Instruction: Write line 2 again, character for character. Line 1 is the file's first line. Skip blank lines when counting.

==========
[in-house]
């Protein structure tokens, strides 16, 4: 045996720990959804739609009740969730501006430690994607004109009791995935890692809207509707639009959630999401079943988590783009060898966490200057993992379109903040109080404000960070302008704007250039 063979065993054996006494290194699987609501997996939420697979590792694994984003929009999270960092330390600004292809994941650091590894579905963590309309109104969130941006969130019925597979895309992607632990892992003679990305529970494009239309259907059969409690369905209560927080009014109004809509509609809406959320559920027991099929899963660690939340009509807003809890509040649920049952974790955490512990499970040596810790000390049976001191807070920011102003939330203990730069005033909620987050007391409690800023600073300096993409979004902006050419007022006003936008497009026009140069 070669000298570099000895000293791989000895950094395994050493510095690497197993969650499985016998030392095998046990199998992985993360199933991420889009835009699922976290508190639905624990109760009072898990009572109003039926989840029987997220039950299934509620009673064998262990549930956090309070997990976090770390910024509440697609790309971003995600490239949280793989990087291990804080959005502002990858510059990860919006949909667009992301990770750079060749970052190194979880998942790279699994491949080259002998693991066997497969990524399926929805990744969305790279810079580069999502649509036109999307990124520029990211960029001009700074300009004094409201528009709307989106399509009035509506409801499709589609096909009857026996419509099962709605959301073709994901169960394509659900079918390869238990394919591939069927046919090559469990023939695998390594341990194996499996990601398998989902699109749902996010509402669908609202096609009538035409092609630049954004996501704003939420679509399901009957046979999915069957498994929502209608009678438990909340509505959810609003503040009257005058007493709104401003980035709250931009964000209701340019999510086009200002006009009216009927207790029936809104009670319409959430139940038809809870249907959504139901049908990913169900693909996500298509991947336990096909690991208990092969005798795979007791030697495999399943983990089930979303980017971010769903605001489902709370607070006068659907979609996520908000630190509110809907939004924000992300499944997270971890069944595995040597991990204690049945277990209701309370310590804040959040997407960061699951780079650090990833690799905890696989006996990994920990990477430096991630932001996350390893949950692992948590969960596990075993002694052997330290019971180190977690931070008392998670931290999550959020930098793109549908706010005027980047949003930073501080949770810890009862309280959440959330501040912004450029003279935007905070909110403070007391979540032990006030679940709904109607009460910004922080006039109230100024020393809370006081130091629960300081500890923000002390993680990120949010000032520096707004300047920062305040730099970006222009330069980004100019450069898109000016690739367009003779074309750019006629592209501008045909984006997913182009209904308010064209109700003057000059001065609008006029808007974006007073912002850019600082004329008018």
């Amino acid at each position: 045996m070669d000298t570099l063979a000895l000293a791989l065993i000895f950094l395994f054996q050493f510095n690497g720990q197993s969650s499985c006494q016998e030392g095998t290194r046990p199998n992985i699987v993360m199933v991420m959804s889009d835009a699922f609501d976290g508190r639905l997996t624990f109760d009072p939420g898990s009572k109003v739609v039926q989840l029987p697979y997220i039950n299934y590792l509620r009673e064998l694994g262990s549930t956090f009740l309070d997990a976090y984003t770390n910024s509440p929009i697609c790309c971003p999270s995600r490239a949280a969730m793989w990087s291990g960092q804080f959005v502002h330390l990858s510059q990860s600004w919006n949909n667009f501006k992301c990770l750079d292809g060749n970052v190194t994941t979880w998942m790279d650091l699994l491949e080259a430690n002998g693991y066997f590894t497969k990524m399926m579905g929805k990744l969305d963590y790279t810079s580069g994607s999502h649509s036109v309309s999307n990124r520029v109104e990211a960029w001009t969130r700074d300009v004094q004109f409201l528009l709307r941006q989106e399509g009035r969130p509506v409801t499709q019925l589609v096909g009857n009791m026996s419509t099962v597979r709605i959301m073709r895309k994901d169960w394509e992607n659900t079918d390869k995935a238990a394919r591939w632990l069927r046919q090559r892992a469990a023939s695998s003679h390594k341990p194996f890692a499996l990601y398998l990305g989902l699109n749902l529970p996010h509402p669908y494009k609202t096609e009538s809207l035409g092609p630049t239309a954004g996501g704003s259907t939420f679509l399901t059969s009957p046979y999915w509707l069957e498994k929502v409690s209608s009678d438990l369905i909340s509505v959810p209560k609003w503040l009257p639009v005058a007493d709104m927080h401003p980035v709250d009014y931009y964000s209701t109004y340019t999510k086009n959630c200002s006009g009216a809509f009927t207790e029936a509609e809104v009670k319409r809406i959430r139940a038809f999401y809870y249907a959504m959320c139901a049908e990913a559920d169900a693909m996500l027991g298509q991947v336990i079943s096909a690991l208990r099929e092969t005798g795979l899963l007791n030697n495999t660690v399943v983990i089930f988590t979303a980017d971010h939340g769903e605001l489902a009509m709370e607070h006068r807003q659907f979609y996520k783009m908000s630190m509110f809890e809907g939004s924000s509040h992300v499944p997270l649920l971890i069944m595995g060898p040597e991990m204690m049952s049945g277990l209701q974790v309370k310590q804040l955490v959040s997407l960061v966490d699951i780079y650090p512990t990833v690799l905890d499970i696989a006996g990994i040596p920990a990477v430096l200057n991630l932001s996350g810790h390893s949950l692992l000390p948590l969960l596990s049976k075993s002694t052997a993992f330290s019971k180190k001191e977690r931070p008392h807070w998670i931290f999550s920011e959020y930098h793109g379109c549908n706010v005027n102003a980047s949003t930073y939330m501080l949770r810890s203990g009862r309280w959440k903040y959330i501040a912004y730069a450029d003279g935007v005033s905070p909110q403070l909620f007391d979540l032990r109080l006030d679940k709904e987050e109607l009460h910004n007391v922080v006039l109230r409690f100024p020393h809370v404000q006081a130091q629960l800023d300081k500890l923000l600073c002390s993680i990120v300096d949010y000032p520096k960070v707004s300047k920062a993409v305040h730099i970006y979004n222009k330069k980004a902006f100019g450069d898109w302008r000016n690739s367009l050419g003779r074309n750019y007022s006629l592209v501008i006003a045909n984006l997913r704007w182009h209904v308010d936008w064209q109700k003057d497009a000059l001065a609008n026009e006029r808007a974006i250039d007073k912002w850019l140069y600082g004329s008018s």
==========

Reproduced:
């Protein structure tokens, strides 16, 4: 045996720990959804739609009740969730501006430690994607004109009791995935890692809207509707639009959630999401079943988590783009060898966490200057993992379109903040109080404000960070302008704007250039 063979065993054996006494290194699987609501997996939420697979590792694994984003929009999270960092330390600004292809994941650091590894579905963590309309109104969130941006969130019925597979895309992607632990892992003679990305529970494009239309259907059969409690369905209560927080009014109004809509509609809406959320559920027991099929899963660690939340009509807003809890509040649920049952974790955490512990499970040596810790000390049976001191807070920011102003939330203990730069005033909620987050007391409690800023600073300096993409979004902006050419007022006003936008497009026009140069 070669000298570099000895000293791989000895950094395994050493510095690497197993969650499985016998030392095998046990199998992985993360199933991420889009835009699922976290508190639905624990109760009072898990009572109003039926989840029987997220039950299934509620009673064998262990549930956090309070997990976090770390910024509440697609790309971003995600490239949280793989990087291990804080959005502002990858510059990860919006949909667009992301990770750079060749970052190194979880998942790279699994491949080259002998693991066997497969990524399926929805990744969305790279810079580069999502649509036109999307990124520029990211960029001009700074300009004094409201528009709307989106399509009035509506409801499709589609096909009857026996419509099962709605959301073709994901169960394509659900079918390869238990394919591939069927046919090559469990023939695998390594341990194996499996990601398998989902699109749902996010509402669908609202096609009538035409092609630049954004996501704003939420679509399901009957046979999915069957498994929502209608009678438990909340509505959810609003503040009257005058007493709104401003980035709250931009964000209701340019999510086009200002006009009216009927207790029936809104009670319409959430139940038809809870249907959504139901049908990913169900693909996500298509991947336990096909690991208990092969005798795979007791030697495999399943983990089930979303980017971010769903605001489902709370607070006068659907979609996520908000630190509110809907939004924000992300499944997270971890069944595995040597991990204690049945277990209701309370310590804040959040997407960061699951780079650090990833690799905890696989006996990994920990990477430096991630932001996350390893949950692992948590969960596990075993002694052997330290019971180190977690931070008392998670931290999550959020930098793109549908706010005027980047949003930073501080949770810890009862309280959440959330501040912004450029003279935007905070909110403070007391979540032990006030679940709904109607009460910004922080006039109230100024020393809370006081130091629960300081500890923000002390993680990120949010000032520096707004300047920062305040730099970006222009330069980004100019450069898109000016690739367009003779074309750019006629592209501008045909984006997913182009209904308010064209109700003057000059001065609008006029808007974006007073912002850019600082004329008018």